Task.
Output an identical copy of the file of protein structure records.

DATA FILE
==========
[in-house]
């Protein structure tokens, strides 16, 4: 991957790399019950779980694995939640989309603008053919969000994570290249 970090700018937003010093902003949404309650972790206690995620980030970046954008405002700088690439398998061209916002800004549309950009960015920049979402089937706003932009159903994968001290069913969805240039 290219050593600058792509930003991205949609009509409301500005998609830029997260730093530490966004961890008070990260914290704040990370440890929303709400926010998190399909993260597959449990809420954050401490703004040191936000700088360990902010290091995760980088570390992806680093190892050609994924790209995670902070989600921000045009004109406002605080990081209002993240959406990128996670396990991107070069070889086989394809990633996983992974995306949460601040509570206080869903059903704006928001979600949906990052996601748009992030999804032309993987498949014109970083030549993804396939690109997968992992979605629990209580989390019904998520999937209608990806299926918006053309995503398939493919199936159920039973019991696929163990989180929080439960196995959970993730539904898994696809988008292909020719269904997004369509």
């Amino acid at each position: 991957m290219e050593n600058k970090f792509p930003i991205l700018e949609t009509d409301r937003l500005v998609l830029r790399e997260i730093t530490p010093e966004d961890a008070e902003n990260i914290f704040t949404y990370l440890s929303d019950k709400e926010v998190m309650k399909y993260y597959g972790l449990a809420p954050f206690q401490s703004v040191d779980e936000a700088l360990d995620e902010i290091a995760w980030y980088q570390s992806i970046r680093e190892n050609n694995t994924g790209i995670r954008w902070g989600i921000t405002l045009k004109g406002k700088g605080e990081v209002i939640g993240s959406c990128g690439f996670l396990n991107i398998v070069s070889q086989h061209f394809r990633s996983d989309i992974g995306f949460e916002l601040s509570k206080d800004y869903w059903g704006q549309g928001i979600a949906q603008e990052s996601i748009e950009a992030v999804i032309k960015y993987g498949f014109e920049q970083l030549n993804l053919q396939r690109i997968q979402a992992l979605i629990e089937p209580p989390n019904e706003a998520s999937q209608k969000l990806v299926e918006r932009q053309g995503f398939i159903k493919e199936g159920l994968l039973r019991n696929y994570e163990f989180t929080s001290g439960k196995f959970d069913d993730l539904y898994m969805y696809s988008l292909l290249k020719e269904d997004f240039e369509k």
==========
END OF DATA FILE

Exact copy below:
[in-house]
């Protein structure tokens, strides 16, 4: 991957790399019950779980694995939640989309603008053919969000994570290249 970090700018937003010093902003949404309650972790206690995620980030970046954008405002700088690439398998061209916002800004549309950009960015920049979402089937706003932009159903994968001290069913969805240039 290219050593600058792509930003991205949609009509409301500005998609830029997260730093530490966004961890008070990260914290704040990370440890929303709400926010998190399909993260597959449990809420954050401490703004040191936000700088360990902010290091995760980088570390992806680093190892050609994924790209995670902070989600921000045009004109406002605080990081209002993240959406990128996670396990991107070069070889086989394809990633996983992974995306949460601040509570206080869903059903704006928001979600949906990052996601748009992030999804032309993987498949014109970083030549993804396939690109997968992992979605629990209580989390019904998520999937209608990806299926918006053309995503398939493919199936159920039973019991696929163990989180929080439960196995959970993730539904898994696809988008292909020719269904997004369509």
């Amino acid at each position: 991957m290219e050593n600058k970090f792509p930003i991205l700018e949609t009509d409301r937003l500005v998609l830029r790399e997260i730093t530490p010093e966004d961890a008070e902003n990260i914290f704040t949404y990370l440890s929303d019950k709400e926010v998190m309650k399909y993260y597959g972790l449990a809420p954050f206690q401490s703004v040191d779980e936000a700088l360990d995620e902010i290091a995760w980030y980088q570390s992806i970046r680093e190892n050609n694995t994924g790209i995670r954008w902070g989600i921000t405002l045009k004109g406002k700088g605080e990081v209002i939640g993240s959406c990128g690439f996670l396990n991107i398998v070069s070889q086989h061209f394809r990633s996983d989309i992974g995306f949460e916002l601040s509570k206080d800004y869903w059903g704006q549309g928001i979600a949906q603008e990052s996601i748009e950009a992030v999804i032309k960015y993987g498949f014109e920049q970083l030549n993804l053919q396939r690109i997968q979402a992992l979605i629990e089937p209580p989390n019904e706003a998520s999937q209608k969000l990806v299926e918006r932009q053309g995503f398939i159903k493919e199936g159920l994968l039973r019991n696929y994570e163990f989180t929080s001290g439960k196995f959970d069913d993730l539904y898994m969805y696809s988008l292909l290249k020719e269904d997004f240039e369509k």